Heart of Europe: A History of the Holy Roman Empire, the magnum opus of Oxford’s Peter H. Wilson, is almost a thousand pages explaining a thousand-year empire that few contemporary readers know or care about. Yet the long-ago, expired heart of Europe still has a vital message for the United States today.
All any Brit or American can recall about this empire, which lasted longer than Rome’s, is perhaps Voltaire’s leitmotif that it was neither holy, Roman, nor an empire. Probably true—but that would be to list its strengths rather than weaknesses, notwithstanding the French cynic’s intention.
It was not holy since it separated church and state better than other powers did at the time. It was not Roman but Germanic (which is why Frenchmen so loved to promote the Voltaire jibe). It was not an empire but a federation, the most successful one before the United States, and for similar reasons. It was based upon compact and decentralization rather than primarily relying on top-down coercion to force uniformity.
Wilson, the academic historian par excellence, saves that wisdom until the very last paragraph of his many thousands. His is a history of such magnitude it is impossible to do it justice in a review. Just consider the range of different dynasties: Carolinians (119 years), Ottonians (105), Salianians (101), Lothar (12), Staufers (116), little kings (93), Luxembourgs (90), and the incredible (and better-known) Habsburgs (368). At best, Anglo Saxons are familiar with Charlemagne and maybe Charles Martel from the Holy Roman Empire’s beginnings, and with the Habsburgs—although knowledge of them is generally confined to Franz Joseph’s abdication after the First World War, well after the demise of the empire, which expired in 1806 to deny the emperor title to Napoleon.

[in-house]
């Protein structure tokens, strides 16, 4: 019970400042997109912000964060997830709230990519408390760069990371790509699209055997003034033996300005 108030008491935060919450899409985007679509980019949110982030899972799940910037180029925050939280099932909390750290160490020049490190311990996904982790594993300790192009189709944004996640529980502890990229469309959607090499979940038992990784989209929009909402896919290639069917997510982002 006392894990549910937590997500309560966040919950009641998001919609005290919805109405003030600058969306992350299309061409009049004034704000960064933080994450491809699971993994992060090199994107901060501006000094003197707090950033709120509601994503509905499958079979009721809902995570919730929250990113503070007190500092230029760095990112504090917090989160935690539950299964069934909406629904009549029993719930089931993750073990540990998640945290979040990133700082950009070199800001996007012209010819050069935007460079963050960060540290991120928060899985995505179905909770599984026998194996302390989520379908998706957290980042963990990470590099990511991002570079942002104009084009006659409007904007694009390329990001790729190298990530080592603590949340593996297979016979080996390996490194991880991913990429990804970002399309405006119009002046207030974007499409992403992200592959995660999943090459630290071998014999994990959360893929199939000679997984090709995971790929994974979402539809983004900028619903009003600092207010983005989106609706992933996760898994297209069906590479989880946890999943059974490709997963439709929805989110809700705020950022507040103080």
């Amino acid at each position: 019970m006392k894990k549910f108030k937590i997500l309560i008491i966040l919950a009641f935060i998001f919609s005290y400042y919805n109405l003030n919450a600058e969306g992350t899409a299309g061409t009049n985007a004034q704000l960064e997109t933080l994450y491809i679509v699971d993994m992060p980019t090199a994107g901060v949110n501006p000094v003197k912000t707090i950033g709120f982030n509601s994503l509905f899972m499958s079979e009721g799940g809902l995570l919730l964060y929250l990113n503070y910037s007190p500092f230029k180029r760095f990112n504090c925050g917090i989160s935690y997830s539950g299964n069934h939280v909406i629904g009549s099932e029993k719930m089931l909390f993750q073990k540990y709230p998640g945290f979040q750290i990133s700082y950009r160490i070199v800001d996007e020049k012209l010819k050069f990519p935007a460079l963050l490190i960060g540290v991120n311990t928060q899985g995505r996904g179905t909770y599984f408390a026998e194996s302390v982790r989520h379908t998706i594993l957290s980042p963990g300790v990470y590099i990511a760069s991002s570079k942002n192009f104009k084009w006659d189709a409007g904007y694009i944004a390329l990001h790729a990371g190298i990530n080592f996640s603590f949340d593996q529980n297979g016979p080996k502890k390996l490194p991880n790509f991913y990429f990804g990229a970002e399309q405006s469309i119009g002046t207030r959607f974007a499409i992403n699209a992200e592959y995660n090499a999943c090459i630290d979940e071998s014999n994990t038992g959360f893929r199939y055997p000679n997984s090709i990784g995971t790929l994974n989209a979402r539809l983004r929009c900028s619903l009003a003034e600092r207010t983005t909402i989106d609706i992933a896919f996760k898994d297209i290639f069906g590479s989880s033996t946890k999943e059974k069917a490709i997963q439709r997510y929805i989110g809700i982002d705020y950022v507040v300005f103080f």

This book makes the case for continuity for the whole millennium between 800 to 1800 A.D., even though there were sustained periods without an emperor during the above-mentioned dynasties. (Under the Hapsburgs, the interregnum was for only three years.) Wilson’s argument is convincing since it was the inability of the electors to agree upon a replacement emperor, or disputes between them, that caused the vacancies. Both elector and non-elector princes continued operating under the same laws and courts during those interludes.
The scope of the empire’s territory was immense, with the boundaries constantly changing in ways to befuddle moderns who look at the old maps and are unable to fit the duchies and principalities into modern nation-states or regions. Ruling nobles fool us with numerous noncontiguous properties that were the result simply of where they could exercise power or, more often, marry their children. Many units survive but just as many do not, having been effaced by modern place-names. The most local elements do endure, many tracing back to remnants of the “original” Roman Empire (which ended in 476 A.D.), with many still on the castle tours today.
The central structure of the Holy Roman Empire was based upon the only ideal its inhabitants knew: the old Roman Empire from which it devolved. The earlier model was modified substantially by three major countervailing forces: fierce German tribalism, a Christianity with deep roots in much of the population before the fall, and finally, an east-west rather than a north-south trade and communications orientation. The empire’s sinew was a network of vassals who formed links from the very top to the remotest outposts: from the emperor, kings, dukes, princes, and lords down to the lowest knight, with the commoners mostly left to supervision by the lower nobles, the bishops (who might also be secular lords), and the minor clerics and abbots.
The vast hierarchical and interconnected vassal system was a military, family, social, and commercial line of communication between the various parts linking all aspects of empire life. Its vaunted legal system was built around the mutual obligations up and down the hierarchical line. Maintenance of the structure was the main business of the realm, as well as a major cause of disputes, whether charges of disloyalty emanating from above or refusals of support emanating from below. The ultimate power at the top was to unseat vassals, but this was exercised sparingly so as not to threaten the whole system of authority. Charlemagne and his early successors removed dozens rather than hundreds. The ultimate power from below was to switch loyalty from one superior to another.